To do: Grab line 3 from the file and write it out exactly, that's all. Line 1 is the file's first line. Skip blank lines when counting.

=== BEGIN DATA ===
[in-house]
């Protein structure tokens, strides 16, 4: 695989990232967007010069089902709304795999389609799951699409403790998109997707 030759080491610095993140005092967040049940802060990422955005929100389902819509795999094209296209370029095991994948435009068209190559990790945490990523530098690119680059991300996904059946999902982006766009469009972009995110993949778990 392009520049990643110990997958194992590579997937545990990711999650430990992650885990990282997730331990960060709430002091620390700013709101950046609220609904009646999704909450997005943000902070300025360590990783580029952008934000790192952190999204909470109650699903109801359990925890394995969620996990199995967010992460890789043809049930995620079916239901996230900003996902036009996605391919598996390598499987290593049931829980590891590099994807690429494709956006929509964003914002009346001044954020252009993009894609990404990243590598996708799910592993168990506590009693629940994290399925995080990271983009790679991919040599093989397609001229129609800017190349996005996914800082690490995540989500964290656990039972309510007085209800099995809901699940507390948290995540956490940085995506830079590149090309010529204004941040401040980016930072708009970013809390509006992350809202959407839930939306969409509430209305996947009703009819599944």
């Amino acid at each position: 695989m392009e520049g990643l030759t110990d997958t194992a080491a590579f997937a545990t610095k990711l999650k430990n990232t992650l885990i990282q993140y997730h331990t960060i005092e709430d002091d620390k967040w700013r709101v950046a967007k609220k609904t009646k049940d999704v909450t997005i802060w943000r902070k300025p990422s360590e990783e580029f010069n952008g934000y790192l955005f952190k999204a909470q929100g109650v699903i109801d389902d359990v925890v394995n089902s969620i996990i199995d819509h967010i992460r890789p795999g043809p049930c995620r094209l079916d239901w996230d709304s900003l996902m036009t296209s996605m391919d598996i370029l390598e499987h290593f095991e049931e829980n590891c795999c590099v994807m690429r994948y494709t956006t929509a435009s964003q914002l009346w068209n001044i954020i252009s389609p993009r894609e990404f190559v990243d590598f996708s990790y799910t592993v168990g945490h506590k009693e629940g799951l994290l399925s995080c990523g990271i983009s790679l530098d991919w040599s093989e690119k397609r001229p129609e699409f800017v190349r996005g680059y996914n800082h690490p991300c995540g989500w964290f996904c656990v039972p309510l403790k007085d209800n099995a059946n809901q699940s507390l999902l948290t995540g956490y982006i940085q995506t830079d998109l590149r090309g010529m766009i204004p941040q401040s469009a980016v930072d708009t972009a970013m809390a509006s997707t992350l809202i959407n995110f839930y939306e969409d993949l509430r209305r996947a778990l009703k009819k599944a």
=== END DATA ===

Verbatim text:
């Amino acid at each position: 695989m392009e520049g990643l030759t110990d997958t194992a080491a590579f997937a545990t610095k990711l999650k430990n990232t992650l885990i990282q993140y997730h331990t960060i005092e709430d002091d620390k967040w700013r709101v950046a967007k609220k609904t009646k049940d999704v909450t997005i802060w943000r902070k300025p990422s360590e990783e580029f010069n952008g934000y790192l955005f952190k999204a909470q929100g109650v699903i109801d389902d359990v925890v394995n089902s969620i996990i199995d819509h967010i992460r890789p795999g043809p049930c995620r094209l079916d239901w996230d709304s900003l996902m036009t296209s996605m391919d598996i370029l390598e499987h290593f095991e049931e829980n590891c795999c590099v994807m690429r994948y494709t956006t929509a435009s964003q914002l009346w068209n001044i954020i252009s389609p993009r894609e990404f190559v990243d590598f996708s990790y799910t592993v168990g945490h506590k009693e629940g799951l994290l399925s995080c990523g990271i983009s790679l530098d991919w040599s093989e690119k397609r001229p129609e699409f800017v190349r996005g680059y996914n800082h690490p991300c995540g989500w964290f996904c656990v039972p309510l403790k007085d209800n099995a059946n809901q699940s507390l999902l948290t995540g956490y982006i940085q995506t830079d998109l590149r090309g010529m766009i204004p941040q401040s469009a980016v930072d708009t972009a970013m809390a509006s997707t992350l809202i959407n995110f839930y939306e969409d993949l509430r209305r996947a778990l009703k009819k599944a």